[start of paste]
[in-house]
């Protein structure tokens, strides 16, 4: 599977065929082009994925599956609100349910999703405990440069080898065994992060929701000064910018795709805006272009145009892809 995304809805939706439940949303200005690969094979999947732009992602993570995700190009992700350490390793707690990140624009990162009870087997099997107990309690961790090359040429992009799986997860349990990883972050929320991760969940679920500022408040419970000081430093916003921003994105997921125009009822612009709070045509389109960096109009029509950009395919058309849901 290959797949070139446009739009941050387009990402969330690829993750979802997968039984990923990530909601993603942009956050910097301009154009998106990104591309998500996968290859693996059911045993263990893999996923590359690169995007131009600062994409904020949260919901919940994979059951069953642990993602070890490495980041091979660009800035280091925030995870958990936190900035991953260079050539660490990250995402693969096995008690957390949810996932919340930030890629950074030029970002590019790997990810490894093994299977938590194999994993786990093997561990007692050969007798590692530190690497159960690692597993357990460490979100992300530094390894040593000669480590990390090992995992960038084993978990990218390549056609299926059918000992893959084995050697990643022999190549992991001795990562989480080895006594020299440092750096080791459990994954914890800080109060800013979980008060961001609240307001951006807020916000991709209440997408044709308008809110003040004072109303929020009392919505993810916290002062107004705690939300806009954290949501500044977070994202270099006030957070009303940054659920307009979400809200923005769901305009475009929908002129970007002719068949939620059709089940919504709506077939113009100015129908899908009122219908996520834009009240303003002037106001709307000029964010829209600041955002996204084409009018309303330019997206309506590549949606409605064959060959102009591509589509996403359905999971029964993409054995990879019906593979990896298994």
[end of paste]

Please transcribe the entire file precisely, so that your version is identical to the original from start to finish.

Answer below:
[in-house]
């Protein structure tokens, strides 16, 4: 599977065929082009994925599956609100349910999703405990440069080898065994992060929701000064910018795709805006272009145009892809 995304809805939706439940949303200005690969094979999947732009992602993570995700190009992700350490390793707690990140624009990162009870087997099997107990309690961790090359040429992009799986997860349990990883972050929320991760969940679920500022408040419970000081430093916003921003994105997921125009009822612009709070045509389109960096109009029509950009395919058309849901 290959797949070139446009739009941050387009990402969330690829993750979802997968039984990923990530909601993603942009956050910097301009154009998106990104591309998500996968290859693996059911045993263990893999996923590359690169995007131009600062994409904020949260919901919940994979059951069953642990993602070890490495980041091979660009800035280091925030995870958990936190900035991953260079050539660490990250995402693969096995008690957390949810996932919340930030890629950074030029970002590019790997990810490894093994299977938590194999994993786990093997561990007692050969007798590692530190690497159960690692597993357990460490979100992300530094390894040593000669480590990390090992995992960038084993978990990218390549056609299926059918000992893959084995050697990643022999190549992991001795990562989480080895006594020299440092750096080791459990994954914890800080109060800013979980008060961001609240307001951006807020916000991709209440997408044709308008809110003040004072109303929020009392919505993810916290002062107004705690939300806009954290949501500044977070994202270099006030957070009303940054659920307009979400809200923005769901305009475009929908002129970007002719068949939620059709089940919504709506077939113009100015129908899908009122219908996520834009009240303003002037106001709307000029964010829209600041955002996204084409009018309303330019997206309506590549949606409605064959060959102009591509589509996403359905999971029964993409054995990879019906593979990896298994």